Guinea pigs

By DAVID S. BERNSTEIN  |  October 31, 2007

If Massachusetts finds that it takes a huge, expensive, time-consuming process to enroll this demographic and to keep them in the system, the individual mandate won’t look very practical, and will likely be avoided in future plans.

More important to local citizens, if the new system doesn’t function as intended, the state will be in a real jam: among other problems, Massachusetts could potentially lose hundreds of millions of dollars in federal grants that are predicated on increased enrollment. “If we fail in this, we are in a deep, deep hole as a Commonwealth,” says McDonough. “The price of failure is significantly higher than the price of success.”

Pay to play
Getting everyone in Massachusetts insured, experts say, is critical for three reasons. First, it’s best for the health of individuals. Second, it helps spread out the cost of the system among all residents, not just the ones who use health care most often. Third, when the uninsured do need medical care, they are often unable to pay, leaving providers and the state’s Uncompensated Care Pool to pick up the tab — a cost that the new system, by insuring everyone, should dramatically reduce.

The new Massachusetts plan tries to encourage more employers to offer health insurance to their workers, by decreasing costs and by imposing fees on those that do not. Meanwhile, the plan will make it easier and more affordable for individuals to get insurance on their own. To do that, the Commonwealth Health Insurance Connector, a special state-run body created to link people to plans, works out the packages and costs of coverage, as well as the subsidies available to lower-income residents.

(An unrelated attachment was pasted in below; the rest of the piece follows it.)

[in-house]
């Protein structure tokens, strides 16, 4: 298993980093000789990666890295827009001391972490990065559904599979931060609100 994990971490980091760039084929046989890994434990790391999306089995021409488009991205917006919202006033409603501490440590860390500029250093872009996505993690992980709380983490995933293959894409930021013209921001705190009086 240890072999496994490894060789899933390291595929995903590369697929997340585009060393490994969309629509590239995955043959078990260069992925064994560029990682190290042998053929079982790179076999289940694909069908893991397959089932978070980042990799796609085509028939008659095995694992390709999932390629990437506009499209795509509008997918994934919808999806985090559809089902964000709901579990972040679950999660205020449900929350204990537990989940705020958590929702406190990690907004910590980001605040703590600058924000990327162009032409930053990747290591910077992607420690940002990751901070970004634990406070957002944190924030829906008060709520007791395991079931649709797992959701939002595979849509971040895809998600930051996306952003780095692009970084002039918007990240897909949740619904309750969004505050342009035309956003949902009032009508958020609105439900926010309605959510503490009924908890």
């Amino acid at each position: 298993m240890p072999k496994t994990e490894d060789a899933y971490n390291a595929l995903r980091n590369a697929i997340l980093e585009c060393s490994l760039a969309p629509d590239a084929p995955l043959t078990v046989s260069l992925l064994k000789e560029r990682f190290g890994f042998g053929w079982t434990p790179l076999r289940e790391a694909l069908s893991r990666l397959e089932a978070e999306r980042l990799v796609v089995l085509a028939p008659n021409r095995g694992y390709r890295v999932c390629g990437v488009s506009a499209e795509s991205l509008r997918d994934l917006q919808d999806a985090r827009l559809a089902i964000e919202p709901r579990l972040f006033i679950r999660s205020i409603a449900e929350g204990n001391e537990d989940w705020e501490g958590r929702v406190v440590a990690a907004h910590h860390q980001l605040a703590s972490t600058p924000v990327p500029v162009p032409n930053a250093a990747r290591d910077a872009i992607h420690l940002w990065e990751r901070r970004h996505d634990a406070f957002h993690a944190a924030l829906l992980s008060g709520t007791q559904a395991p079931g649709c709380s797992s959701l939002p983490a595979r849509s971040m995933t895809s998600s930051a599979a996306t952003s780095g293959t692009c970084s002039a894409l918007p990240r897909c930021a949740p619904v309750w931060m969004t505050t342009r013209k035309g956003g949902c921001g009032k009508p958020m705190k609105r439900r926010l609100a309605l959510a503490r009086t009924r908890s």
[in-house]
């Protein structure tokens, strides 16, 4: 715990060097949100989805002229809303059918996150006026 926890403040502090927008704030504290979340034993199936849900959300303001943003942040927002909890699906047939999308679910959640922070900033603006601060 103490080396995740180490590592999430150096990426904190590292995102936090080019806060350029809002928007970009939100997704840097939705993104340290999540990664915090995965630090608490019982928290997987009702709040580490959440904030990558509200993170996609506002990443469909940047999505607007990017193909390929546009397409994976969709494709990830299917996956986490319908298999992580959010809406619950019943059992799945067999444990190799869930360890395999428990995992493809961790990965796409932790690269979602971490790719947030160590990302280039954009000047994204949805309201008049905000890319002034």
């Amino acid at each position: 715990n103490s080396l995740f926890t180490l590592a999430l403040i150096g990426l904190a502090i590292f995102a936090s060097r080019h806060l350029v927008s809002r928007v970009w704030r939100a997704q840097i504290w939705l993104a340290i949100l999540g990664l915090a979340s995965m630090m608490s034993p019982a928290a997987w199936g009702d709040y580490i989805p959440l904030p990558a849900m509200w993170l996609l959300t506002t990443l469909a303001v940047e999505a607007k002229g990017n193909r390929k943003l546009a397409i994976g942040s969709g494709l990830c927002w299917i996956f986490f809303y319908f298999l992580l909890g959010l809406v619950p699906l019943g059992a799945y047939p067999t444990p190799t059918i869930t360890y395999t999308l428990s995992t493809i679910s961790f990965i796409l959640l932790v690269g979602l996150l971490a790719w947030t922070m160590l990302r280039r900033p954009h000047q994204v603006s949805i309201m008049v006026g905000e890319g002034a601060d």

To help the “young and healthy” take part, the Commonwealth Connector is offering four tiers of insurance plans, including a low-cost, low-benefit “Young Adults Plan” for those aged 19 to 26. The cheaper plans have higher deductibles and co-payments, particularly for prescription drugs and outpatient treatment. Some critics of this multi-tier approach, including Massachusetts senator John Kerry, deride this as dumbing down insurance, arguing that universal coverage is meaningless if the insured can’t afford their share of the cost of treatment under these minimal-coverage plans. Others, including Trueman, argue that healthy 25 year olds shouldn’t be forced to buy expensive, high-end “BMW” insurance when they only want “a used Kia,” as Trueman puts it. “That’s okay — it gets them where they’re going.”

But even at Kia prices, are the state’s young adults signing up for the low-budget insurance? It’s hard to say, because so far, with the data spread among many points, nobody yet knows for certain who is and who isn’t participating, and why. Officials estimate that 200,000 previously uninsured people have bought health insurance in Massachusetts in the past 16 months. That leaves somewhere between 150,000 and 300,000 still to sign up, depending on whose estimates you believe.

Some theorize that the ones who have signed up are lower-income families taking advantage of new subsidies and low-cost options — meaning that the remaining uninsured might be the higher-income young adults who may prove far more difficult to convince.

To prompt remaining laggards into action, the state will begin imposing penalties, through the state tax system, beginning January 1. That fine will start at a couple hundred dollars for 2007, but for 2008 will likely be equal to half of the cost of the cheapest available insurance plan — as much as $1500.

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